Namibia: ‘Kalahari Desert’ seizes Namibian dollars in drugs
ONE of the major successes of âOperation Kalahari Desertâ was the seizure of illicit drugs with a market value of N $ 10.3 million.
Inspector General of Police Sebastian Ndeitunga announced this at the conclusion of “Operation Kalahari Desert” and the launch of “Joint Crime Prevention Operation in the Namib Desert” in Katutura, Windhoek , yesterday.
The new police-led operation will operate nationwide until May 28 with intervals every 28 days.
Elaborating on the drug explosion, Ndeitunga said, âWhen all drugs are confiscated, they are weighed and assessed, whether it is cannabis, cocaine or Mandrax.
Operation Kalahari Desert began in May 2019 and ended yesterday after the conclusion of its seventh phase.
Disclosing statistics gathered during Operation Kalahari Desert, Ndeitunga said 6,194 suspects were arrested during the exercise. He said 2,628 of these suspects were arrested for minor cases, while 3,566 were arrested for serious crimes.
âA total of 3,566 people have been arrested on serious charges such as murder, attempted murder, rape, assault, drug trafficking, possession of wildlife products, burglary and theft,â Ndeitunga added.
He said police cells were overcrowded as nearly 4,000 people are taken into custody every day.
The country’s top policeman said detaining so many people was extremely expensive because they had to be fed and cared for.
“We want more money to buy uniforms and tools so they can go to work, because we can’t just convict people and they just sit and play cards. They should go and produce.” , he suggested. Ndeitunga further revealed that 6,908 dangerous weapons had been confiscated, including 45 rifles, 43 shotguns and 1,471 cartridges.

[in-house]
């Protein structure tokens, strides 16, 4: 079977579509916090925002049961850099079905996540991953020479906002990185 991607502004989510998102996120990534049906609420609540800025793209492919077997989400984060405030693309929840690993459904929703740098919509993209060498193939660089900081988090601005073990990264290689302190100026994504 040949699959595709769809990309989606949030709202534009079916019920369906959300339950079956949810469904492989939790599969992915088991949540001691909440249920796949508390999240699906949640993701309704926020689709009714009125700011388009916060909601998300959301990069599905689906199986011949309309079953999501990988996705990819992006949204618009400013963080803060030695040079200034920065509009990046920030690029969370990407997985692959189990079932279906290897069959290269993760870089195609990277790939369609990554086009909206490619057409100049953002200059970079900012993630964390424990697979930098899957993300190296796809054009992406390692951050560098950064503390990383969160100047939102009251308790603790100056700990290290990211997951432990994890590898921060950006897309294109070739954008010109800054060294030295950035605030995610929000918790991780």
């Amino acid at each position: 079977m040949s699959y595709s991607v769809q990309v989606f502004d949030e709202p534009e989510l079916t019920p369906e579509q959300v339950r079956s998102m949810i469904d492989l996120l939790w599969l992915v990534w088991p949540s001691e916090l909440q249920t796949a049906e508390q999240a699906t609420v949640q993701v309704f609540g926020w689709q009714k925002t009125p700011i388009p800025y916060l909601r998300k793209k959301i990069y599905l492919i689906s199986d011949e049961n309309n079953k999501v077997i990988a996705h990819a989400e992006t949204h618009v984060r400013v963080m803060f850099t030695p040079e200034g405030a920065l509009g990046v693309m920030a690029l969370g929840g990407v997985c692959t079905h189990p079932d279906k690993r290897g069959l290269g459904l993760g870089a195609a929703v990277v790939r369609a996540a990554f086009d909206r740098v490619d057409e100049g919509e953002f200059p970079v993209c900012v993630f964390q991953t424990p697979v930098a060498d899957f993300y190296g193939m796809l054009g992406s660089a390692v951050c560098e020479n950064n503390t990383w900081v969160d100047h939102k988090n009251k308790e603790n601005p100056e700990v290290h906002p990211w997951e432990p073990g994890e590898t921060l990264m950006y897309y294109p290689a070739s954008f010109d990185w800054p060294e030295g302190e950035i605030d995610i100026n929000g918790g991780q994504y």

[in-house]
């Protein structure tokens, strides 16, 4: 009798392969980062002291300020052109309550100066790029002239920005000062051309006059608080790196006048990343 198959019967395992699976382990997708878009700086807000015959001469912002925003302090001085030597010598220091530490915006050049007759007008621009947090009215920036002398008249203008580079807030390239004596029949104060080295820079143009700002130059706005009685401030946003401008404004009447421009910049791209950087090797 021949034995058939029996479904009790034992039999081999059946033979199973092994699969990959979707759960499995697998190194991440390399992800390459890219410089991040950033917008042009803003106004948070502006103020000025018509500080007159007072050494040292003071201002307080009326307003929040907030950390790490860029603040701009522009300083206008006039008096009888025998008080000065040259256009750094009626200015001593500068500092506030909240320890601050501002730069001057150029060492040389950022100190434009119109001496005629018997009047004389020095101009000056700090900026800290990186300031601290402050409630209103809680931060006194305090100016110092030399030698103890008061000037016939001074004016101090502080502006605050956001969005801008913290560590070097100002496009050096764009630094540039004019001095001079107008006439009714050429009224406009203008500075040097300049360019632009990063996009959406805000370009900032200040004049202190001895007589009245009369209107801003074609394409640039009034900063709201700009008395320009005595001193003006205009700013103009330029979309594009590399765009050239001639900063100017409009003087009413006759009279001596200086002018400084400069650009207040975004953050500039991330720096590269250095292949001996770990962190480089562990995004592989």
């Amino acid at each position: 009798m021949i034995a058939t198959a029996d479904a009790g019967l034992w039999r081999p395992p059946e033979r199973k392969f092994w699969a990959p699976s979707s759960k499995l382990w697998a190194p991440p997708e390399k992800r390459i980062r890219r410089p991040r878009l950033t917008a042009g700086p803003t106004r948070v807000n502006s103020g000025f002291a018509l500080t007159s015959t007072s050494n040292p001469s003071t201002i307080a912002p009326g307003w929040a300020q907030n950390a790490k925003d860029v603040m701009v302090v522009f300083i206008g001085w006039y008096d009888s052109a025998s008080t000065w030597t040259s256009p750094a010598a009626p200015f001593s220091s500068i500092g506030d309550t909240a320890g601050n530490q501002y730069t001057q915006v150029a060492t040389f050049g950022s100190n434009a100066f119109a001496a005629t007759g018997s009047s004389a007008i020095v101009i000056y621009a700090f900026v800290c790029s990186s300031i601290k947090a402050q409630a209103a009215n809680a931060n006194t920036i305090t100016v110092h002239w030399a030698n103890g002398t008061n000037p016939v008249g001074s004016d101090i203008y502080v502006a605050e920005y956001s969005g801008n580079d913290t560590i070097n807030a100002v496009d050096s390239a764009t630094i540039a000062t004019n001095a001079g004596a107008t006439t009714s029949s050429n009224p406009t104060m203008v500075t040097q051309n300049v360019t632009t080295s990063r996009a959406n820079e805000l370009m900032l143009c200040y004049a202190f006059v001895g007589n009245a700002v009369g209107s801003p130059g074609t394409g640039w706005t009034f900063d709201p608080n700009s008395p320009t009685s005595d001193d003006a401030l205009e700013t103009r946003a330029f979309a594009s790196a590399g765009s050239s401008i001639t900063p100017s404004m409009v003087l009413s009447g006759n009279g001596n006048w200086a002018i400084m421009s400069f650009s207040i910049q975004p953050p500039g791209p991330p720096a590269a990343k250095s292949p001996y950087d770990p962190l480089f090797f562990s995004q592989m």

He added that 27,339 warnings were issued for traffic violations, while 744 stolen animals were recovered.
Ndeitunga said there are police officers in charge of dealing with the recovered livestock held by the police.
“These stolen animals include cattle, pigs and goats. Some of them have been returned to their owners while others are still in police custody,” he said.
“We continue to keep and feed them because the criminals falsified the markings and also removed the ear tags, now no one can identify them,” he continued.
The police chief said 73 cases of unprofessional conduct by law enforcement officers had been reported.
“About 49 cases are still under investigation, 13 are awaiting the decision of the Attorney General, one has been withdrawn by the complainant, seven have been refused by the Attorney General, one has been finalized and two are pending before the court, âhe said.
Ndeitunga said that all officers who will participate in the “Namib Desert Joint Crime Prevention Operation” have undergone intensive training prior to their deployment, particularly on the conduct, roles and rules of engagement during l ‘performance of their duties.
He further urged the public to refrain from any act that constitutes lawlessness or hinders officers in the performance of their duties.